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July|August 2015

“In spite of being within feet of a 40-foot-long wall of flame, dodging exploding boat parts, and expecting the whole scene to explode in a fireball at any time, saving two lives made this my best day of fishing, ever.” —Richard G. Williams C’77


Larry Shprintz ChE’50 writes that he had some of his photographs of Berlin in a recent group exhibition at the Addams Gallery on the Penn campus. “They depict the Brandenburg Gate in 1945 and 2015. [My] Berlin images may be seen at; there are links to previous exhibitions of Beijing, Mumbai, and Istanbul.”


Virginia A. Lucas Nu’55 GNu’63 writes that she was recently honored for her role in demonstrating what women can accomplish. During the Vietnam War, she was a flight nurse in the US Air Force for four years; she retired from the USAF Reserves as a lieutenant colonel. She is also a retired professor of nursing at Mercer County (N.J.) Community College.



Judi Oser CW’56 had a solo show at the Polk State Lake Wales (Fla.) Arts Center in March.


Dr. Robert A. Corrigan G’59 M’67 in June received an honorary doctorate from Brown University (his alma mater), where he also gave the baccalaureate address. He was president of San Francisco State University from 1988 to 2012.


Hank Aberman C’60 G’62 writes that he and Sen. Stewart Greenleaf W’61, former Penn basketball teammates, teamed up again to have their former coach Jack McCloskey Ed’48 GEd’52 return to Harrisburg (from his home near Savannah) to be honored with Bob Mlkvy C’61 D’65 on the floor of the Pennsylvania State Senate in April with a citation “honoring their athletic achievements as native-born Pennsylvanians.”

Nina Kaplan Miller CW’60, , writes that she has “come back, after a long career in human services, to [my] major in creative writing with the publication of a novel, The Mother of Invention.”


Tony Gallo WG’63 writes that he and his wife, Susan, “visited Antarctica, our 20th overseas trip in eight years; we have now set foot on all seven continents.” Tony was “a Federal food economist for 30 years, completing 240 publications, while restoring 26 properties in the Capitol Hill Historic District of Washington with my company, Victorian Homes. Now, playwriting and public service at the National Press Club take up my entire workday. I have hosted over 30 National Newsmakers on such issues as gun control, abortion, the Eisenhower Memorial, congressional races, and presidential elections; five of these programs were televised live by C-Span. My 16th play, Teresa, premieres at the Cosmos Club in Washington this fall; The Springfield Boys opens at the Greenbelt Arts Center in Maryland in July. My plays have now been performed about 160 times in nearly 40 venues, including 16 stagings at the Kennedy Center for the Performing Arts in Washington and the Dramatists Guild of America in New York. Paul, my play about the apostle, has been playing to surprisingly enthusiastic audiences in Virginia, Washington, and Maryland. Browne-Nederlander LLC is working to mount a production of Margherita in New York. All of my plays, along with film footage, can be viewed at; I would like to hear from fellow alumni.”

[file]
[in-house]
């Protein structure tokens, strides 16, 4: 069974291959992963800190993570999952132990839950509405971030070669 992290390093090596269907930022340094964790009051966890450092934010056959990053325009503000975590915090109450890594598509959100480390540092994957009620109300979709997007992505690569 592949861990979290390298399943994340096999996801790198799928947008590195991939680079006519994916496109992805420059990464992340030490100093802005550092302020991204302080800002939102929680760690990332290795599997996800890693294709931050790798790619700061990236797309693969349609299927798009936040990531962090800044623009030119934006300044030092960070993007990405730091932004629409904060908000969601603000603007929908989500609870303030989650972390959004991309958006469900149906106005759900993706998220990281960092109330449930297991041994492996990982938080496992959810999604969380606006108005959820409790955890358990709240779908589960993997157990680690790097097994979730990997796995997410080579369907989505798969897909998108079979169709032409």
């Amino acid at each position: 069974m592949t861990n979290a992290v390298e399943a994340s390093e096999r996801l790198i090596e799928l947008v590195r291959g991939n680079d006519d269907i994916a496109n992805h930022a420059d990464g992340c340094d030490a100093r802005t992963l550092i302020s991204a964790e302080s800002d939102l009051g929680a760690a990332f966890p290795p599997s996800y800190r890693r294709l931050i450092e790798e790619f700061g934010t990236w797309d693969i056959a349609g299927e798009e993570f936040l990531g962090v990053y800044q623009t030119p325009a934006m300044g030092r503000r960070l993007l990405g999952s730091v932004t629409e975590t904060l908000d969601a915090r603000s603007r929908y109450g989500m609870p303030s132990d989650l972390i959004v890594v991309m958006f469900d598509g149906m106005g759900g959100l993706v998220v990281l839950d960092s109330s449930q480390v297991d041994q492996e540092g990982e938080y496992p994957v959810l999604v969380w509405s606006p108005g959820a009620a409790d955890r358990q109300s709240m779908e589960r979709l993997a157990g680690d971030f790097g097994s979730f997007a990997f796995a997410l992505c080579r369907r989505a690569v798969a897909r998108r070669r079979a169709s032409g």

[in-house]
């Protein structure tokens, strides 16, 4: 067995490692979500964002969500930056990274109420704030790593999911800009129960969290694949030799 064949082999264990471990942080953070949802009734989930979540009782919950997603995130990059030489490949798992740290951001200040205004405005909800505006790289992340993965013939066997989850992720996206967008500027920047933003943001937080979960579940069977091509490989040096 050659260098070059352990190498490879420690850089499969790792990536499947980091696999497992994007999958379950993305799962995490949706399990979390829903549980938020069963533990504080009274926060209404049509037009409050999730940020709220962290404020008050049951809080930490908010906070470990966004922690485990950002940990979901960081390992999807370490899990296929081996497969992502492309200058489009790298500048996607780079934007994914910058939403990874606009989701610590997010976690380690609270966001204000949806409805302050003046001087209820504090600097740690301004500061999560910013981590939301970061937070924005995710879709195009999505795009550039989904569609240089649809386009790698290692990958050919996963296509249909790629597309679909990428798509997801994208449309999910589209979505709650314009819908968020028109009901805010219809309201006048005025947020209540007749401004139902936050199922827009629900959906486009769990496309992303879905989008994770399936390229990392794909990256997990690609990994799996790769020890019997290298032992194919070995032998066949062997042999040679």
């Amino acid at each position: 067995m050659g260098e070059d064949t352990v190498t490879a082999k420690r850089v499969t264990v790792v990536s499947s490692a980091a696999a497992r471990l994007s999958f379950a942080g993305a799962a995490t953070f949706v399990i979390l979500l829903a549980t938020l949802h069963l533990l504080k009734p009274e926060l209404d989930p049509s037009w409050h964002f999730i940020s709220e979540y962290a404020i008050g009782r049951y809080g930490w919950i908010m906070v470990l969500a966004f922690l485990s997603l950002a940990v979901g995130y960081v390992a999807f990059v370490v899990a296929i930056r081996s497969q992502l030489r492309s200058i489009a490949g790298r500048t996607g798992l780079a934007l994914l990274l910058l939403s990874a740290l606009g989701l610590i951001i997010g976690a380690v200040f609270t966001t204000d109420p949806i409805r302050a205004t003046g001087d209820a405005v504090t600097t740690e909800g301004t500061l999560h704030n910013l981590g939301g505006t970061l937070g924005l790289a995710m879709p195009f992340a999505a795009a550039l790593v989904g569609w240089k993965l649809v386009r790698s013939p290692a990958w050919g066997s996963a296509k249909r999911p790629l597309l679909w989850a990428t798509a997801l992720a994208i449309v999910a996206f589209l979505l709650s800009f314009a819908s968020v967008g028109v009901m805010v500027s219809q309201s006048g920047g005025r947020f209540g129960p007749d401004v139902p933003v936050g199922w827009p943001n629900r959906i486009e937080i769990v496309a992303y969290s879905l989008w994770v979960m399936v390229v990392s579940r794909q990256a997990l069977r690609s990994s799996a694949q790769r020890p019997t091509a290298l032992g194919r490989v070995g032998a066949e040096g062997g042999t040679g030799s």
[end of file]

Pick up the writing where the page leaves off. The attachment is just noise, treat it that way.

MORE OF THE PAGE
Bruce Macbain G’63 Gr’75 writes, “My new novel, Odin’s Child: Book One of Odd Tangle-Hair’s Saga, has just been published. I’ve switched from the Romans, as in my two previous novels, to my other favorite folks, the Vikings. In this novel, the first of a trilogy, a young Icelander is driven from his home by a blood feud and embarks on a series of adventures that will carry him all the way to the borders of Russia. He recounts his tale in a tone full of sardonic humor and serious reflection. I think readers will like Odd. I call him ‘a thinking man’s Viking.’”


Carmine Di Pinto Jr. CGS’65 writes, “My youngest son, 18 years old, is planning to go to Rutgers in September to study mechanical engineering; my middle son, 23 years old, [soon] leaves the Marines and plans to be an underwater welder; and my oldest son, 43 years old, teaches at a university near Porto Alegre, Brazil. I spend my time editing two websites, one with family history,, the other with Brazilian music,”



Bill Abler C’66 Gr’71 announces that he has “solved the oldest, most difficult mystery in all of science and philosophy: the design of the human being. The theory is published in the journal Cognitive Critique, and you can download it for free by googling ‘abler design of the human being.’”